signatureI’ve read several books by Elizabeth Gilbert but had not read The Signature of All Things yet, so it was about time! I had no idea what it would be about, and I was surprised to find that this was historical fiction. The other novels I’d read by Gilbert were all set in current times.

This is a novel about the life of a female botanist, Alma Whittaker, born at the end of the eighteenth century and follows her from birth to the grave (and even before birth, as we learn how her father acquired such wealth as he did). Alma is more interested in her father’s work, botany, than in becoming a socially acceptable girl. This means she prefers her research over settling down with a husband. During the story, we follow her struggles with becoming accepted as a female botanist, with love, and her adventures abroad, taking her into a very different, spiritual, world.

I very much enjoyed reading Alma’s story – it felt like this was a woman who had really existed. She’s completely fictional, though (I checked). This is both a story about a woman quietly doing research at her large estate, as a story about adventure, tropical islands and sea captains. Five stars from me. I loved this!

The publisher says: “Spanning much of the eighteenth and nineteenth centuries, the novel follows the fortunes of the extraordinary Whittaker family as led by the enterprising Henry Whittaker—a poor-born Englishman who makes a great fortune in the South American quinine trade, eventually becoming the richest man in Philadelphia. Born in 1800, Henry’s brilliant daughter, Alma (who inherits both her father’s money and his mind), ultimately becomes a botanist of considerable gifts herself. As Alma’s research takes her deeper into the mysteries of evolution, she falls in love with a man named Ambrose Pike who makes incomparable paintings of orchids and who draws her in the exact opposite direction—into the realm of the spiritual, the divine, and the magical. Alma is a clear-minded scientist; Ambrose a utopian artist—but what unites this unlikely couple is a desperate need to understand the workings of this world and the mechanisms behind all life.”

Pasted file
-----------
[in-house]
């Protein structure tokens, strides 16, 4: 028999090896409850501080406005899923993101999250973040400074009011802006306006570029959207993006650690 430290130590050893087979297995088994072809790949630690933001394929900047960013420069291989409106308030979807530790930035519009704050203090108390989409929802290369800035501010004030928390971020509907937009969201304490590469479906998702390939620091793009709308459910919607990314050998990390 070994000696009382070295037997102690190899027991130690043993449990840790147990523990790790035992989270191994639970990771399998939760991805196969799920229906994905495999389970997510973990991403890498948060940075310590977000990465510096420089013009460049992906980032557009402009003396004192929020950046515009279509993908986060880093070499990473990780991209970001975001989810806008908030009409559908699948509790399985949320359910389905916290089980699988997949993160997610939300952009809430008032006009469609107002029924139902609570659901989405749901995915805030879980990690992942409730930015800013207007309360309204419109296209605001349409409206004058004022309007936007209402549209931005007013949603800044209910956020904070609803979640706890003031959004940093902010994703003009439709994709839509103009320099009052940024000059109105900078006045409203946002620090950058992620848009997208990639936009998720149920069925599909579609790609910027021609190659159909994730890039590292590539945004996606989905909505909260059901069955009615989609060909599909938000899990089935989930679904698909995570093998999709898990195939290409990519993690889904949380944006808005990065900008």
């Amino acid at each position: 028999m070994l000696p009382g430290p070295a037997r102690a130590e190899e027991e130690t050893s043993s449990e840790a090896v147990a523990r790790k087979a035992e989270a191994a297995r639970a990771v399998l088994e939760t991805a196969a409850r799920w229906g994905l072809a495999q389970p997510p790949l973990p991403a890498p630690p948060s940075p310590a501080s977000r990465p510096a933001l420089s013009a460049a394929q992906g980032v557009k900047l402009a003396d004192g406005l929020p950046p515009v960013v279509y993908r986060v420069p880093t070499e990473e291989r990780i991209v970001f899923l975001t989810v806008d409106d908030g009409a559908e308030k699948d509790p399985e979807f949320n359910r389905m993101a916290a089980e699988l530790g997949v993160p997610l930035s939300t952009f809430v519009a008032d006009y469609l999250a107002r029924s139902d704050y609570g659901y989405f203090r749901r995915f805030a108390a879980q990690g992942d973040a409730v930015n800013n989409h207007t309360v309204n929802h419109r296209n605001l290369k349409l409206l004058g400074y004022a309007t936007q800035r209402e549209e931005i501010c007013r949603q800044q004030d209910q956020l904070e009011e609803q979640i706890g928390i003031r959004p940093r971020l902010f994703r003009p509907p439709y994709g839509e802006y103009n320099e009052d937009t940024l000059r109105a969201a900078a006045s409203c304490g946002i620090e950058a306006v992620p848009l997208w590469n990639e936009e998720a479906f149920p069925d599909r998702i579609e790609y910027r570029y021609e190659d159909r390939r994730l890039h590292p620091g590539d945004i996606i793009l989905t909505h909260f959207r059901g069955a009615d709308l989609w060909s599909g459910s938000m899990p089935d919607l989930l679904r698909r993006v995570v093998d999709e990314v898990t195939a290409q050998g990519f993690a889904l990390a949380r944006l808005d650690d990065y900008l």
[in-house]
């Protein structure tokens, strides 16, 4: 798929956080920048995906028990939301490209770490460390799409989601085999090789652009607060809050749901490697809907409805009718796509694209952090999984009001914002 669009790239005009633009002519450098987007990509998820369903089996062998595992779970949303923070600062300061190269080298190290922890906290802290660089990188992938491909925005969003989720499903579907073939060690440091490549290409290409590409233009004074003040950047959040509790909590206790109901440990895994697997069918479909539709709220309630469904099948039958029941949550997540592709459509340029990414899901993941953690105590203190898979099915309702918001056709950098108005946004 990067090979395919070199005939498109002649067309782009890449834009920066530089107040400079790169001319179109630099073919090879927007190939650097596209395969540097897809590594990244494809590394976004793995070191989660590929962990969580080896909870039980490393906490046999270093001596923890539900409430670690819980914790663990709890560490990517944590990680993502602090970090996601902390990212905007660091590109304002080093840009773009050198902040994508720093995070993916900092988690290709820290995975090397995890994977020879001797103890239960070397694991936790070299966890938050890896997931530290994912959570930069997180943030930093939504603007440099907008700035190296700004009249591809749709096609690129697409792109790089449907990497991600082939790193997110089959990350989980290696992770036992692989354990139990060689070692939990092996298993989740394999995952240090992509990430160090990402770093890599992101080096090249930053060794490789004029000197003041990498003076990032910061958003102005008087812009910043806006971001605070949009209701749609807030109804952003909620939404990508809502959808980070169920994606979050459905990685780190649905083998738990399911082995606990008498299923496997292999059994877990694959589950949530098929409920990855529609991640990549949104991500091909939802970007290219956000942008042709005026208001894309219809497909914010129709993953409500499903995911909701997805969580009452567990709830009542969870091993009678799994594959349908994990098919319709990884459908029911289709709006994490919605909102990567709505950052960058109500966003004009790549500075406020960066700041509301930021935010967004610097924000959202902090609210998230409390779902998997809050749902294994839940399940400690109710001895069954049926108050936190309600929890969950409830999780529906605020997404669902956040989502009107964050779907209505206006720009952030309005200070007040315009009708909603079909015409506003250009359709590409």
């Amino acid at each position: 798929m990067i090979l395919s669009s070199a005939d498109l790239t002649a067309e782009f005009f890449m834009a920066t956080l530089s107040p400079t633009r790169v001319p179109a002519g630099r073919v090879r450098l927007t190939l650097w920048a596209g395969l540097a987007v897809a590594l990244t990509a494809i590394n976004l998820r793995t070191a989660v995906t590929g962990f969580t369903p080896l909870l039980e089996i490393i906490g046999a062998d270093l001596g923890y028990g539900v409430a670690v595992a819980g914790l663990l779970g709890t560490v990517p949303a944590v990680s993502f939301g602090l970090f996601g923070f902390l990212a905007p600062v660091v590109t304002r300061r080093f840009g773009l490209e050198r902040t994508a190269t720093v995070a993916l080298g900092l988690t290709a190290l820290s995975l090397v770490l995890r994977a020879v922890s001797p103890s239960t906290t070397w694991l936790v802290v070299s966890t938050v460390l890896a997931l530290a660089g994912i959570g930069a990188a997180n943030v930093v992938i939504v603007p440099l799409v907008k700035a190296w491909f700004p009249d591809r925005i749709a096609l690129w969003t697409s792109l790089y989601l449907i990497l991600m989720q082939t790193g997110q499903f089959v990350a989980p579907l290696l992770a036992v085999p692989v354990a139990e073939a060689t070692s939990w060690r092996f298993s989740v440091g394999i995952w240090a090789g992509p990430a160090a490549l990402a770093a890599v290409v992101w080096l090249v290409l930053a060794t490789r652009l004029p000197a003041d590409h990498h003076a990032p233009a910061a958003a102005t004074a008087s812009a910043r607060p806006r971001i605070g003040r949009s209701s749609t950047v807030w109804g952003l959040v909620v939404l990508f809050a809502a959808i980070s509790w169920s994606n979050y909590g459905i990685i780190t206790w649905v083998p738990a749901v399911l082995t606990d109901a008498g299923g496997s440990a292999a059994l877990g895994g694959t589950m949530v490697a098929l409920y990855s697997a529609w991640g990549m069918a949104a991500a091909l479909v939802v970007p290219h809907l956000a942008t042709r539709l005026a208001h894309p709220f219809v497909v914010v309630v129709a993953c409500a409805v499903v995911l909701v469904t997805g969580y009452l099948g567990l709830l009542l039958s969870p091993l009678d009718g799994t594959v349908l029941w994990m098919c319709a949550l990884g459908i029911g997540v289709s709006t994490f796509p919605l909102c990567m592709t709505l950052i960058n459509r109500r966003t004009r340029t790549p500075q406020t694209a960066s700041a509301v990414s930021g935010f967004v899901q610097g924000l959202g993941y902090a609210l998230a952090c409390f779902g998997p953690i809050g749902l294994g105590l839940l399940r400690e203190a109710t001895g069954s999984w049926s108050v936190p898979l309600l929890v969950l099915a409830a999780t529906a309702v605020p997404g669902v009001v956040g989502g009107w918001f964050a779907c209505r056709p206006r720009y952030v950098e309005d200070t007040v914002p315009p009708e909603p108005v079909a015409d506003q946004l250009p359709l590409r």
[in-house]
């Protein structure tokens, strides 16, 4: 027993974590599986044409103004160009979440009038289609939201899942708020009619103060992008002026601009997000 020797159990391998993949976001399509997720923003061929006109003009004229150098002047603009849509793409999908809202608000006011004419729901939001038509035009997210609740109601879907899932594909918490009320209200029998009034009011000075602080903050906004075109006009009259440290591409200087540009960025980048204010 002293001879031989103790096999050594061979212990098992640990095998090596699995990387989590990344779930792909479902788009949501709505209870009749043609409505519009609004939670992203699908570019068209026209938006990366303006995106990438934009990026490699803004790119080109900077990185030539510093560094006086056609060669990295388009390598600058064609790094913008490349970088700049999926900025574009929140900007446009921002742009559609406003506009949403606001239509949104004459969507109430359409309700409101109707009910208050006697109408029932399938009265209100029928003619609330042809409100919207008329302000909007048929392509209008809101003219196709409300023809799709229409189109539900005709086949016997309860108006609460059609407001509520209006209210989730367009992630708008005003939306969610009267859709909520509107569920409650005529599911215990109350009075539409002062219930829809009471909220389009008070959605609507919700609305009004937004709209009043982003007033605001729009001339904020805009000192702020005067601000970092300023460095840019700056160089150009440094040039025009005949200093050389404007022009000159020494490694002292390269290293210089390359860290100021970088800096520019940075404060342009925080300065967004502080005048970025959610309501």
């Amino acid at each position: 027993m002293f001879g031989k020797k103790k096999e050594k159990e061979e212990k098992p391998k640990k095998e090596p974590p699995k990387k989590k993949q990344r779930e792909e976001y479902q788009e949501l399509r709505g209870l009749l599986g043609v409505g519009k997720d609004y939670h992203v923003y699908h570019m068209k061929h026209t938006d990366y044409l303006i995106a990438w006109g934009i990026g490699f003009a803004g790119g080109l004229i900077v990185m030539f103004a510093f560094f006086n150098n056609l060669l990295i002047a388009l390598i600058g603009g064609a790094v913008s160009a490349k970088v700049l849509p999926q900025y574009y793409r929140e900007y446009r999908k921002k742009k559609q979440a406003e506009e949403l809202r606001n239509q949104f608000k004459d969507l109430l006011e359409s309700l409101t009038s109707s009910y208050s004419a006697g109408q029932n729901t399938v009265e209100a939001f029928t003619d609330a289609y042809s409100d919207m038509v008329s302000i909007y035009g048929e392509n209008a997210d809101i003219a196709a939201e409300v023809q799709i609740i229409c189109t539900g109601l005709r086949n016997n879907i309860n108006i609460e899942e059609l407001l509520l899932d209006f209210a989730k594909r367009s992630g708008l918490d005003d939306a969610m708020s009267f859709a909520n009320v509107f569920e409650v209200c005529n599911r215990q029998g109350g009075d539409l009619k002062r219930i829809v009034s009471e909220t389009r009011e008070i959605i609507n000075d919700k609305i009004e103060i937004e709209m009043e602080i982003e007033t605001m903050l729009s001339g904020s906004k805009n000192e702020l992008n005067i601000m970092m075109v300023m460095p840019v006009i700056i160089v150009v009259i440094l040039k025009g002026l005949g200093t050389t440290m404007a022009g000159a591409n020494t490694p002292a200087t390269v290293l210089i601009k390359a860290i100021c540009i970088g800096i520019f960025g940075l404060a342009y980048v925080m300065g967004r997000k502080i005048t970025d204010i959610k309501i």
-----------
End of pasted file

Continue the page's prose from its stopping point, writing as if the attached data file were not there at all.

leeswammes_signature

 

 

About Leeswammes
I'm owner and editor at bookhelpline.com. In my free time, I read and review books on my two blogs, Leeswammes' Blog and De Boekblogger.

4 Responses to

  1. Martha G says:

    Leeswammes, if you haven’t already read it here is one you might like about a real person. As I was reading the Gilbert book (which I loved) I kept thinking of Jeanne Baret.
    The Discovery of Jeanne Baret: A Story of Science, the High Seas, and the First Woman to Circumnavigate the Globe by Glynis Ridley

  2. BookerTalk says:

    Gilbert clearly did a good job of making her character authentic if you felt interested enough to go and check if she was real

I love comments! Let me know what you think.

Fill in your details below or click an icon to log in:

WordPress.com Logo

You are commenting using your WordPress.com account. Log Out / Change )

Twitter picture

You are commenting using your Twitter account. Log Out / Change )

Facebook photo

You are commenting using your Facebook account. Log Out / Change )

Google+ photo

You are commenting using your Google+ account. Log Out / Change )

Connecting to %s

%d bloggers like this: